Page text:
Lessons From The Lion King
After Disney nailed The Jungle Book three years ago (by giving it an actual plot) and made almost a billion USD, it was inevitable that The Lion King was next in big-budget almost-entirely-animal-based Disney capers (I’m guessing the Aristocats is next up). And thus, the Circle of
Massive Corporate Cashgrabs Life was completed this summer. Whether you liked it or not, you can’t deny that it was a movie that was made and that at least one child somewhere saw.
So, let’s have a look at it from an ecologist’s perspective.
I heard a lot of people talking in the lead up to this film about how realistic the animals looked. Unfortunately, my Twitter is filled with biologists, who uttered a resounding ‘NUP’. My not-so-hot take is that despite the criticism levelled at the filmmakers for the emotionless expressions of some of the animals, their gestures and behaviour was too anthropomorphic to give much of a sense of realism, leaving both crowds discontented (though I suspect one is significantly smaller). I don’t really think this matters. Kids know they’re not watching a documentary.
2. That Social Hierarchy
One of the jokes about that fantastic opening to the original Lion King has always been that those lions are of course eating a LOT of those animals. But… not really. Most of the species you see in that opening stanza aren’t regular lion prey, and even then, lions do not eat as much as you might think. A lot of those animals are not necessarily going to worry about being eaten by the one lion pride in what looks like an enormous region. Anyway, again, I doubt this matters. My kid didn’t need reminding that lions actually ate zebras, antelopes and co.. I doubt others do.
Lions’ selected prey has declined in size over the last century as humans have substantially reduced numbers of large herbivores though, putting Pumba firmtly on the menu in some regions. Which brings me to my next point.
3. The Absence of Humans
I was genuinely curious about this in the lead-up to the film. Whilst the Jungle Book has always had that classic anthropogenic message (“hey aren’t humans a bit shit”) to it, the Lion King has always remained human-free. But you don’t remake a story if you’re not going to try and add something to it, and I thought some sort of land-use or climate change story might be woven in there. I was wrong of course. No humans present. Whilst I understand the reason for this, I can’t help but feel it perpetuates the message that Planet Earth gives us more than enough of – that nature and humanity exist separately.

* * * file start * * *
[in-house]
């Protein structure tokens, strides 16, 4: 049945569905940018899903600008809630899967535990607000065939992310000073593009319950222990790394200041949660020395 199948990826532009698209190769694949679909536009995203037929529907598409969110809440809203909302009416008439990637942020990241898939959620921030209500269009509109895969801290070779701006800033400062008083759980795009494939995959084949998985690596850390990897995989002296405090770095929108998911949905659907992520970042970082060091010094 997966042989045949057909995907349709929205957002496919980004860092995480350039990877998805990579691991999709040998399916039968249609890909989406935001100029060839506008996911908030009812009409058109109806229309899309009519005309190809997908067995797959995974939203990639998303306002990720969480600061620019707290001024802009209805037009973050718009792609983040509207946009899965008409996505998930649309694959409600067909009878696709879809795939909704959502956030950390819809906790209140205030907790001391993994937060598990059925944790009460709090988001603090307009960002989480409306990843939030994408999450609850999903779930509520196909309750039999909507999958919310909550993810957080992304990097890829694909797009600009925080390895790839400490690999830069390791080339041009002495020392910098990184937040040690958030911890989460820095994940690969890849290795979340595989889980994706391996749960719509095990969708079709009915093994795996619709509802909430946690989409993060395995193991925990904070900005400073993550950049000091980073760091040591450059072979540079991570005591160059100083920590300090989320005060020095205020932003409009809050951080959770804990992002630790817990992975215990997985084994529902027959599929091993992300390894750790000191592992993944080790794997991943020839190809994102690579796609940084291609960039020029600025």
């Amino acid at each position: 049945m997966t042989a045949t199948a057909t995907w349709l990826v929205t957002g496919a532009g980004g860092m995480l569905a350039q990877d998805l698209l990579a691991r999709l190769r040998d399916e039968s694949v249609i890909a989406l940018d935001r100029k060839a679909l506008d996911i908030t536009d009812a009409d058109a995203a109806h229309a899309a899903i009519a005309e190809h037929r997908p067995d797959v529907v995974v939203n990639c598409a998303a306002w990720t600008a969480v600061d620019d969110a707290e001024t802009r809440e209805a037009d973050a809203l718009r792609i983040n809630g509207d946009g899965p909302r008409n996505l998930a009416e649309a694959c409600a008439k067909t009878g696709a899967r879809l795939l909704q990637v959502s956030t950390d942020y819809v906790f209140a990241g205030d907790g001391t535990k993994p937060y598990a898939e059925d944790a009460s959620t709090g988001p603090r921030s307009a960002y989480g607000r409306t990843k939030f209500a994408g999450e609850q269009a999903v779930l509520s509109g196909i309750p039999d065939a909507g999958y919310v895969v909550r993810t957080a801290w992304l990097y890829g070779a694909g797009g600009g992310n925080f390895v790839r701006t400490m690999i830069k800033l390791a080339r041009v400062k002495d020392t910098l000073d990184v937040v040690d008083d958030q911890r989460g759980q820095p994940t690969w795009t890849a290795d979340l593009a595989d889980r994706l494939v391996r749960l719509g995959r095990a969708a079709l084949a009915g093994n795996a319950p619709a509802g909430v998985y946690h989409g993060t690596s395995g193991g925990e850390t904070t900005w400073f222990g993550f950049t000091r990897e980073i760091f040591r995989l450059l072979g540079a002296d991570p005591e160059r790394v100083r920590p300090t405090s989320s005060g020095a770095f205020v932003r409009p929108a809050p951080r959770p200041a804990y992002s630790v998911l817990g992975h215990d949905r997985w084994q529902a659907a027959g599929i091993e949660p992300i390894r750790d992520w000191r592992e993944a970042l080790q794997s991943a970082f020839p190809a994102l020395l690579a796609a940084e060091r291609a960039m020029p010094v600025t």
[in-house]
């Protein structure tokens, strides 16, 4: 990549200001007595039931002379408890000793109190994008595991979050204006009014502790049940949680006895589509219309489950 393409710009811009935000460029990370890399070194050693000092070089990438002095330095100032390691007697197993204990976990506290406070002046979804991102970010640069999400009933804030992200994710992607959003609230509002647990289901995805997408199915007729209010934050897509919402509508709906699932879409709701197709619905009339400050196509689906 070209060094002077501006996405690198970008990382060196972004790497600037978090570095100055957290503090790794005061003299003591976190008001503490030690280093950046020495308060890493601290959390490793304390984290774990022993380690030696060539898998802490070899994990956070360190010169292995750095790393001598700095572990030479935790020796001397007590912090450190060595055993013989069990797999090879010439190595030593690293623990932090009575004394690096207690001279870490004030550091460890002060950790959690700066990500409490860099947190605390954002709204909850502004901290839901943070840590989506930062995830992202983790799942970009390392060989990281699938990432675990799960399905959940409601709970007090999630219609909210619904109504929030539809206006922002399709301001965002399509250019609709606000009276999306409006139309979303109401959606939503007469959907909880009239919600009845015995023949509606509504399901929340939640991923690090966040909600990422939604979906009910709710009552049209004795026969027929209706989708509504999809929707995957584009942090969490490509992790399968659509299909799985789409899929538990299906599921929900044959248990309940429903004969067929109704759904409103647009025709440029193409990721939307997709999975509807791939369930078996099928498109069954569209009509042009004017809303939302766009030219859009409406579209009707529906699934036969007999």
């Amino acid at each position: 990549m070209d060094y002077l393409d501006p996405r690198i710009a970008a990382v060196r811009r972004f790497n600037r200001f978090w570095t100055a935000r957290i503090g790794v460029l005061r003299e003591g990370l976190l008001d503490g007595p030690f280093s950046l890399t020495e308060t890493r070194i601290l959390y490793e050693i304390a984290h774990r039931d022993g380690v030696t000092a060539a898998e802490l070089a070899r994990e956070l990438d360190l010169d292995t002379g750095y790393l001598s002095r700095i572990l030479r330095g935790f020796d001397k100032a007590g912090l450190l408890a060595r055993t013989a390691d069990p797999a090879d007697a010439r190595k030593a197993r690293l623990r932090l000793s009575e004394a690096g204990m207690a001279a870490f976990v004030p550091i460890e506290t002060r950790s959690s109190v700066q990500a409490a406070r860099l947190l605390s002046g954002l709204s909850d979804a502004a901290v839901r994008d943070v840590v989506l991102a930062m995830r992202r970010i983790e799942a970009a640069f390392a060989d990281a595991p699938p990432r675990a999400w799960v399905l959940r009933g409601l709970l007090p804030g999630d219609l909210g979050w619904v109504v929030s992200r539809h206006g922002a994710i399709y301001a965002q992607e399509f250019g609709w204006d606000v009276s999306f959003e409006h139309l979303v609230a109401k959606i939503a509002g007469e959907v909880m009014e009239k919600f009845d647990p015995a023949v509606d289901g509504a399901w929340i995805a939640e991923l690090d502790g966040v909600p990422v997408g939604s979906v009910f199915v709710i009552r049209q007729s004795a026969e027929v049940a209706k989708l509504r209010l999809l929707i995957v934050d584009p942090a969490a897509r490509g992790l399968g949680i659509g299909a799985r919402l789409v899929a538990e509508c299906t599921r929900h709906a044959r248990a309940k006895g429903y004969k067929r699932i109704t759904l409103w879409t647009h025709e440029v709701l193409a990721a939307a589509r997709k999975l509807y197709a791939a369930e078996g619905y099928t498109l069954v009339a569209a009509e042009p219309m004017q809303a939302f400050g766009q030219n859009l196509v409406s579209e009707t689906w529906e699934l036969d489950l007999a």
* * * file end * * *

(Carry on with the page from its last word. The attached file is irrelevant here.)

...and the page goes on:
4. ONE BIG F***ING ISSUE THOUGH
There was only one point in the movie at which I became visibly frustrated. Spoilers ahead if you’ve never seen any iteration of The Lion King. There’s a suggestion at some point in the film that the reason the hyenas homeland is so desolate is that they have no restraint and overfeed, whilst Mufasa is more of a sustainable harvest type of guy. From this it follows naturally that when Scar claims Pride Rock and brings the hyenas with him, it turns into a wasteland devoid of life and greenery.
Except NO. NO THAT DOESN’T MAKE SENSE. Putting aside the traditional role of a hyena as a scavenger, let’s say that the hyenas are in fact hunting and killing way too many herbivores. There should be an explosion of plant life in the region. Biodiversity of smaller animals and birds should have increased significantly. In the film, the water has somehow dried up. WHAT!? Are you, Mr Favreau, suggesting that hyenas consume more plant life and more water than all the herbivores they have driven off combined?
Look obviously trophic cascades are more complicated than I’m making out. And yes, this is a kid’s film about talking animals. But that scene was TOO FAR, Disney. Too far.
Sam Perrin is a freshwater ecologist currently completing his PhD at the Norwegian University of Science and Technology who is just glad that they’re not makign a sequel to this any time soon. You can read more about his research and the rest of the Ecology for the Masses writers here, see more of his work at Ecology for the Masses here, or follow him on Twitter here.